Take note, students: Mice that ‘cram’ for exams remember less

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Posted December 27, 2013
It’s been more than 100 years since German psychologist Hermann Ebbinghaus determined that learning interspersed with rest created longer-lasting memories than cramming, or learning without rest.

Yet it’s only much more recently that scientists have begun to understand the underlying molecular mechanisms for this phenomenon. In a study published Monday in the journal PNAS, researchers examined the physical changes in the brain cells of mice while “training” their eyes to keep track of a moving image.

Researchers examined the horizontal optokinetic response, or HOKR, in mice to determine what rest interval was best suited to increasing their memory.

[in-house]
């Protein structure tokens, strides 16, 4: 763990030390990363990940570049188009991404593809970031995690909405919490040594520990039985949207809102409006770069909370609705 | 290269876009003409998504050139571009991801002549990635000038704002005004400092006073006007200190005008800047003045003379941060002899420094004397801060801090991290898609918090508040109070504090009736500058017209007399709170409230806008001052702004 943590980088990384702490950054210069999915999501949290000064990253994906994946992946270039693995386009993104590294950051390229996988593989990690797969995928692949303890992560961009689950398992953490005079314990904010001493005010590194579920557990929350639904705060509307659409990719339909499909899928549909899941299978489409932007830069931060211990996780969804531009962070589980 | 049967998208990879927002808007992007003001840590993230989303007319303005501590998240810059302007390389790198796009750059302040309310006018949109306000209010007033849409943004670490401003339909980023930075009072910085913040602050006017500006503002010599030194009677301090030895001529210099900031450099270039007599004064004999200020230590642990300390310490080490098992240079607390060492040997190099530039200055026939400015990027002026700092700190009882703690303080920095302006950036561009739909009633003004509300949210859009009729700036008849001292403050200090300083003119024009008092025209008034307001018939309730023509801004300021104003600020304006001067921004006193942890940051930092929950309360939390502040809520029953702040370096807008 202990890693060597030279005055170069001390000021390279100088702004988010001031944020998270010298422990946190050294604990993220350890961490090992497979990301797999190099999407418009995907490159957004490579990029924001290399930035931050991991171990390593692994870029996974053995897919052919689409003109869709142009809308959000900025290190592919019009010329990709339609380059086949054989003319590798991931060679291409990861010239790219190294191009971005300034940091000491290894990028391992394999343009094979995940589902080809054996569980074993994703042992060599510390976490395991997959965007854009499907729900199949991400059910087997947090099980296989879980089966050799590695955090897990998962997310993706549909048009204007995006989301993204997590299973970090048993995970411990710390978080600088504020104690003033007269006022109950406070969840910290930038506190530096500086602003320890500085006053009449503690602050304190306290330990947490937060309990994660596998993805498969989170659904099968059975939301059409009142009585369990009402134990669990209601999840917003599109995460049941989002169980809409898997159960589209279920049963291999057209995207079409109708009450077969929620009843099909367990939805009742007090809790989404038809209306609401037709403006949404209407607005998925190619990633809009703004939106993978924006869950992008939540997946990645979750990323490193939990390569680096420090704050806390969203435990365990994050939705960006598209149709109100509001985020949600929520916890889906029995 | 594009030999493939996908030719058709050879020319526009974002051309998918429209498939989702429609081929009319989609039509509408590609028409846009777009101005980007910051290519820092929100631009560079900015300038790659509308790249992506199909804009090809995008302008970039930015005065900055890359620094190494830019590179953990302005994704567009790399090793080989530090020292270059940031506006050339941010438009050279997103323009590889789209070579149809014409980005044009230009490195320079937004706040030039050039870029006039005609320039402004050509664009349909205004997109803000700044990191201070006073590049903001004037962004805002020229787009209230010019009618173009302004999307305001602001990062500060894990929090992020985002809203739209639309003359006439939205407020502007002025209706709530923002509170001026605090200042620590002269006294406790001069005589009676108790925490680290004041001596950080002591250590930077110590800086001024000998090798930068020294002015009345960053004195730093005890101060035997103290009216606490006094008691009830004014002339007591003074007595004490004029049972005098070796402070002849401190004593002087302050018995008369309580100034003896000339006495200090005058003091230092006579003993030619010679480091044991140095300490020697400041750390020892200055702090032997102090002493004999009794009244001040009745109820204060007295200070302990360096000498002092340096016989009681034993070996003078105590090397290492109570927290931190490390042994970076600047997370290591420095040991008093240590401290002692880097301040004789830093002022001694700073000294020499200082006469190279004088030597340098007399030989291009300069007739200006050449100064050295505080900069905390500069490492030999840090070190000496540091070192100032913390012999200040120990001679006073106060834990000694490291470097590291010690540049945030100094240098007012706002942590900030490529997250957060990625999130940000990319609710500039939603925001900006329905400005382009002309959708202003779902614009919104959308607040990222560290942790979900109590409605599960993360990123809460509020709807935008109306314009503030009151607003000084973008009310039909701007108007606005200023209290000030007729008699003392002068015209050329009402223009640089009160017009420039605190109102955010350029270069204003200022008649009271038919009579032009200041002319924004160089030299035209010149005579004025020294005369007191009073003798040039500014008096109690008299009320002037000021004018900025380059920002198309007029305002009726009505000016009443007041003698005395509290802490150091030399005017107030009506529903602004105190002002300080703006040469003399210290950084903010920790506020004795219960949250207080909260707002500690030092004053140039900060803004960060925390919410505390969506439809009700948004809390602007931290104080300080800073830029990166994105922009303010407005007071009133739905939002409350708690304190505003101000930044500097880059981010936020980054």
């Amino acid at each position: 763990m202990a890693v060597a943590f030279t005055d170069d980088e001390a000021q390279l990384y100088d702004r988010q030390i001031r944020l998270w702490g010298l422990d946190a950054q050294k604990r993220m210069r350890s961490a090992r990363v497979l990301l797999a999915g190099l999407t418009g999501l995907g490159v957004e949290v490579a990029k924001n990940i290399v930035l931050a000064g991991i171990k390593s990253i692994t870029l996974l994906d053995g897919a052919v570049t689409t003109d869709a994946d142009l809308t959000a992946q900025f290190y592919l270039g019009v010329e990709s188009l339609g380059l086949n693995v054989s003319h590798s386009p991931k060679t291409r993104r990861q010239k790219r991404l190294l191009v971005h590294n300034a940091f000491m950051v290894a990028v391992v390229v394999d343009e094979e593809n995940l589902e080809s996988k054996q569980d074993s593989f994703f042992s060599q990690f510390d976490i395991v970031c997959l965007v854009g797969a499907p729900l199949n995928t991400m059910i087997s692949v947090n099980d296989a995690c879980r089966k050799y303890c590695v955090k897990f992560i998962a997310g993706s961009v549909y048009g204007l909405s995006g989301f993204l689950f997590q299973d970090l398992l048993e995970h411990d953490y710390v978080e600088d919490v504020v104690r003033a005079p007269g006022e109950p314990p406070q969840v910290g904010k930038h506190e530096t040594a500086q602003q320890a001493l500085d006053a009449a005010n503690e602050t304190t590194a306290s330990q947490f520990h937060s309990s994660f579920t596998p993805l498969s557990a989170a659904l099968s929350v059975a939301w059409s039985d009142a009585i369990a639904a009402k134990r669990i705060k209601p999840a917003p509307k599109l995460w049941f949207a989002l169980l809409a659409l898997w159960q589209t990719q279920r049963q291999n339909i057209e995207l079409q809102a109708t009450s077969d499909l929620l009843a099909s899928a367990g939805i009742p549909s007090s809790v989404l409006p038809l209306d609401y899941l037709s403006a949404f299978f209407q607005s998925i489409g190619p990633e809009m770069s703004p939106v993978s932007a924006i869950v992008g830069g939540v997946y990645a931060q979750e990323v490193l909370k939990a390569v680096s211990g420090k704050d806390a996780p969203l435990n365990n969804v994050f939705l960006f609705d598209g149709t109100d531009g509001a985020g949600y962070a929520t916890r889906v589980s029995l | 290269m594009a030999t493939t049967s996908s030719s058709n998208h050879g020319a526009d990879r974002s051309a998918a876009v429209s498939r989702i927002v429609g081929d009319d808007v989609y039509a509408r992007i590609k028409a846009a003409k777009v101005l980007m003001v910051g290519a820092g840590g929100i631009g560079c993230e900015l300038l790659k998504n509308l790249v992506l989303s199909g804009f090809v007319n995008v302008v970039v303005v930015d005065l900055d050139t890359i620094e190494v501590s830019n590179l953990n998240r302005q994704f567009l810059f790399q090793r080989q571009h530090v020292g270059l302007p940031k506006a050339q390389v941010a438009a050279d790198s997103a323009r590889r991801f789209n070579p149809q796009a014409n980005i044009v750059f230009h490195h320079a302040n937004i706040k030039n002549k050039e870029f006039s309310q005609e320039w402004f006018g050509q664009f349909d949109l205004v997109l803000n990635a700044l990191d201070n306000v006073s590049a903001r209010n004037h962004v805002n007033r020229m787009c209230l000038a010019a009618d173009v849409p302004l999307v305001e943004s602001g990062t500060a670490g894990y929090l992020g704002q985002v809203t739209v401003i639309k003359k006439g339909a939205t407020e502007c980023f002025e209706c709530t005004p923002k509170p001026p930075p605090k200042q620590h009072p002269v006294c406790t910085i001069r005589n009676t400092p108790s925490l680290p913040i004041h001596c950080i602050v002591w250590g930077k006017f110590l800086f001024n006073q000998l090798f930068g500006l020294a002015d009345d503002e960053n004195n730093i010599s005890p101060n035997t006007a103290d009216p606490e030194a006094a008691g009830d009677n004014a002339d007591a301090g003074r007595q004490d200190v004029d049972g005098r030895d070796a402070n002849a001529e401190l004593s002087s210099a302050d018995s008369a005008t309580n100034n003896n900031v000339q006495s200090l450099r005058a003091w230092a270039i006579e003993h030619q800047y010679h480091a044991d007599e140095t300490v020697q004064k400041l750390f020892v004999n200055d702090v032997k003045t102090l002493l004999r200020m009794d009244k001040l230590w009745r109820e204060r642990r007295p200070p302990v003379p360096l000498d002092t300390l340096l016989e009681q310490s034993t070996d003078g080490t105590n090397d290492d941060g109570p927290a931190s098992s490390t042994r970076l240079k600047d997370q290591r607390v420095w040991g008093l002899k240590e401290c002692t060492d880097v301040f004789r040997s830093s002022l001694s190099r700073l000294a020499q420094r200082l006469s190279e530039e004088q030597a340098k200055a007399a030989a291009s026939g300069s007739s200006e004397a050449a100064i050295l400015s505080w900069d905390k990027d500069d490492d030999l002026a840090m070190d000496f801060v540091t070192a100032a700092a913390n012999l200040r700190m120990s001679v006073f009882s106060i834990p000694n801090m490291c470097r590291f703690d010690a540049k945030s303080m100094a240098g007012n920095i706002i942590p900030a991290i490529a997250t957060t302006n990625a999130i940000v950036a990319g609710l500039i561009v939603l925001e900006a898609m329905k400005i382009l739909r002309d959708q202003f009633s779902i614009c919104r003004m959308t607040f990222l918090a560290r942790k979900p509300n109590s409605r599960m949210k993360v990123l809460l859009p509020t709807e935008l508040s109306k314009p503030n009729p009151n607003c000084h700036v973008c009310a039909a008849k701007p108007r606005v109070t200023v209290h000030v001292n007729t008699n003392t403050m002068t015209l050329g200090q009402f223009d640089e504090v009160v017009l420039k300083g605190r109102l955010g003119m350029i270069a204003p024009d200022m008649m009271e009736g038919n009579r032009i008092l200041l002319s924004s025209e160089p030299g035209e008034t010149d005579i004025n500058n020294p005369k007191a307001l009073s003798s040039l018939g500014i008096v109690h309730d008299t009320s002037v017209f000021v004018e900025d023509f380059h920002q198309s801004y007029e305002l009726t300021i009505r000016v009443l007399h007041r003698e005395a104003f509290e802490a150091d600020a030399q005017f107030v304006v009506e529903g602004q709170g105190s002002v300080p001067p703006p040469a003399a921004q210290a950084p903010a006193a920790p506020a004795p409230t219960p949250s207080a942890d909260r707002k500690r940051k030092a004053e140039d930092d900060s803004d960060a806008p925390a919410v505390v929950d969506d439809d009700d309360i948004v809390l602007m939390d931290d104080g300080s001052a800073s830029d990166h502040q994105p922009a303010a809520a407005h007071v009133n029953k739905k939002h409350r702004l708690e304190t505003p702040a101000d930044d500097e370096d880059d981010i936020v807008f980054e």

HOKR is what makes it possible for a rider in a train to visually track the moving scenery. While the process is unconscious, it involves frequent, minute eye movements.

Mice were fastened to a device that immobilized their heads and then were made to look at a revolving, checkered image that triggered the eye response. A high speed camera was used to determine when the tracking began and when it stopped.

Read more at: MedicalXpress

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